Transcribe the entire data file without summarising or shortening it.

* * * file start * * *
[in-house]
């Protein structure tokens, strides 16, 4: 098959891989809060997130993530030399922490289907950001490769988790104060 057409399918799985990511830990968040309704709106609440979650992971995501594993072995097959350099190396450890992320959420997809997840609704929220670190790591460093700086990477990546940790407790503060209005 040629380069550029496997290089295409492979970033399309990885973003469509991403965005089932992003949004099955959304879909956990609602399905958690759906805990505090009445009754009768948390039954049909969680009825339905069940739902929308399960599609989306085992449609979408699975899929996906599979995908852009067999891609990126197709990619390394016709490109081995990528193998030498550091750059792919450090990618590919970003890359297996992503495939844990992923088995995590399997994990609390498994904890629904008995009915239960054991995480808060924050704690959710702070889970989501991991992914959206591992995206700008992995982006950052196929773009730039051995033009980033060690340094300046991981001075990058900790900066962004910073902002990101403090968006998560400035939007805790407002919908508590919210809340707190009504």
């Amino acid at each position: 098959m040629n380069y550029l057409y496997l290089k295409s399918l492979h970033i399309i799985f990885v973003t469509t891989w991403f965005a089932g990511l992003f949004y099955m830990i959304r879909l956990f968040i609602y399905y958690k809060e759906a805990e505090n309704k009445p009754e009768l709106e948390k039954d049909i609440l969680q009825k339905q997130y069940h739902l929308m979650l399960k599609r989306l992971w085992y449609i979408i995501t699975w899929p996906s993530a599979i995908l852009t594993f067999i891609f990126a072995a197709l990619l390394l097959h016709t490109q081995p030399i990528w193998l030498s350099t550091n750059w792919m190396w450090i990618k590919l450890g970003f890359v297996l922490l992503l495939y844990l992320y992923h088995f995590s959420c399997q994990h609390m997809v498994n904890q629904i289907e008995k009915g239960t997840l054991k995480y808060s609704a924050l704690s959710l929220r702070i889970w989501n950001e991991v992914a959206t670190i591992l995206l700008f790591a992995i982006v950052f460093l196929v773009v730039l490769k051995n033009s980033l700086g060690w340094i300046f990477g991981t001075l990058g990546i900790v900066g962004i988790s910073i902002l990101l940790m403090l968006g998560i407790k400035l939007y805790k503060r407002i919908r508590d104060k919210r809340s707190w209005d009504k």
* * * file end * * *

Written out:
[in-house]
């Protein structure tokens, strides 16, 4: 098959891989809060997130993530030399922490289907950001490769988790104060 057409399918799985990511830990968040309704709106609440979650992971995501594993072995097959350099190396450890992320959420997809997840609704929220670190790591460093700086990477990546940790407790503060209005 040629380069550029496997290089295409492979970033399309990885973003469509991403965005089932992003949004099955959304879909956990609602399905958690759906805990505090009445009754009768948390039954049909969680009825339905069940739902929308399960599609989306085992449609979408699975899929996906599979995908852009067999891609990126197709990619390394016709490109081995990528193998030498550091750059792919450090990618590919970003890359297996992503495939844990992923088995995590399997994990609390498994904890629904008995009915239960054991995480808060924050704690959710702070889970989501991991992914959206591992995206700008992995982006950052196929773009730039051995033009980033060690340094300046991981001075990058900790900066962004910073902002990101403090968006998560400035939007805790407002919908508590919210809340707190009504």
């Amino acid at each position: 098959m040629n380069y550029l057409y496997l290089k295409s399918l492979h970033i399309i799985f990885v973003t469509t891989w991403f965005a089932g990511l992003f949004y099955m830990i959304r879909l956990f968040i609602y399905y958690k809060e759906a805990e505090n309704k009445p009754e009768l709106e948390k039954d049909i609440l969680q009825k339905q997130y069940h739902l929308m979650l399960k599609r989306l992971w085992y449609i979408i995501t699975w899929p996906s993530a599979i995908l852009t594993f067999i891609f990126a072995a197709l990619l390394l097959h016709t490109q081995p030399i990528w193998l030498s350099t550091n750059w792919m190396w450090i990618k590919l450890g970003f890359v297996l922490l992503l495939y844990l992320y992923h088995f995590s959420c399997q994990h609390m997809v498994n904890q629904i289907e008995k009915g239960t997840l054991k995480y808060s609704a924050l704690s959710l929220r702070i889970w989501n950001e991991v992914a959206t670190i591992l995206l700008f790591a992995i982006v950052f460093l196929v773009v730039l490769k051995n033009s980033l700086g060690w340094i300046f990477g991981t001075l990058g990546i900790v900066g962004i988790s910073i902002l990101l940790m403090l968006g998560i407790k400035l939007y805790k503060r407002i919908r508590d104060k919210r809340s707190w209005d009504k």